Jury in fertilization lawsuit finds Indiana diocese discriminated against fired teacher

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FORT WAYNE, Indiana — A federal jury ruled Friday that a northern Indiana Roman Catholic diocese discriminated against a former teacher in one of its schools by firing her after church officials learned she was trying to get pregnant through in vitro fertilization.

The group of five women and seven men announced its decision in favor of Emily Herx late Friday afternoon after beginning deliberations about 10:30 a.m., finding she was the victim of discrimination when the Diocese of Fort Wayne-South Bend declined to renew her contract at St. Vincent de Paul School in 2011. Her attorneys had argued that male teachers accused of violating the moral teachings of the church had been allowed to keep their jobs.

The jury awarded Herx $1.75 million for emotional and physical damages, $125,000 for medical expenses, $75,000 for lost wages and $1 in punitive damages, WANE-TV reported.

The diocese had contended Herx violated the terms of her contract and plans to file an appeal of the decision, according to the station. The diocese argued that, according to church teachings, in vitro fertilization is gravely evil, no circumstance can justify it, and those beliefs apply to men and women who participate in the procedure.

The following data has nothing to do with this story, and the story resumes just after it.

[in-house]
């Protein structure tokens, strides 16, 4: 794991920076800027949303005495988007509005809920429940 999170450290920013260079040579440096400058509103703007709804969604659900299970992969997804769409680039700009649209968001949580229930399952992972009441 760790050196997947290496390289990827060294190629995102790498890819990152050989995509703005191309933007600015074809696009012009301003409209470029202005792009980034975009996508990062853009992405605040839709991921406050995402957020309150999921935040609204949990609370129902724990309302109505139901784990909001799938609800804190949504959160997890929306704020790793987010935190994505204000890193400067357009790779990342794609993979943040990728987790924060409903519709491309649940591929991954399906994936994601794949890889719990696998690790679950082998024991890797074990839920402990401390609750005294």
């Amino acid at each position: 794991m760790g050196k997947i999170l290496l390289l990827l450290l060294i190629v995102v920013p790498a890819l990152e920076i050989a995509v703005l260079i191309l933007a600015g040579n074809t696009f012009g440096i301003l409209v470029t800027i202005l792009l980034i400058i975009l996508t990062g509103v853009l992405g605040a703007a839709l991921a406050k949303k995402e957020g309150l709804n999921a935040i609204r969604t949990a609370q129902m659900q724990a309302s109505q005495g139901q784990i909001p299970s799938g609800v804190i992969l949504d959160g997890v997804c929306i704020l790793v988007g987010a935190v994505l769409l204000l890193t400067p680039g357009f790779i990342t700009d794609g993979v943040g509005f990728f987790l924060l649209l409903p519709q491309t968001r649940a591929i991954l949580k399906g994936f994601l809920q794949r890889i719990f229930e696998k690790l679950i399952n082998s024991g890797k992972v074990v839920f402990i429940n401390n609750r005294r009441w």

IVF involves mixing egg and sperm in a laboratory dish and transferring a resulting embryo into the womb.

Herx, who is from Hoagland, about 15 miles northeast of Fort Wayne, testified during the trial before U.S. District Judge Robert L. Miller Jr. that a fertility doctor told her IVF was her most likely way to have a second child.

The treatments began in early 2010, and Herx said she kept her principal informed at the woman's request.

Bishop Kevin Rhoades testified Thursday he didn't know that Sandra Guffey, Herx's principal and a fellow Catholic, had known for more than a year that Herx was undergoing the infertility treatment and was unaware of emails between Guffey and Herx about the treatment, The Journal Gazette reported.

Herx's attorney, Kathleen Delaney, asked Rhoades if, after seeing the emails, he could see that Herx might have felt she had the support of her bosses to undergo the treatment.

Rhoades said yes, but also said he's not sure whether it would have changed the decision to terminate her contract.

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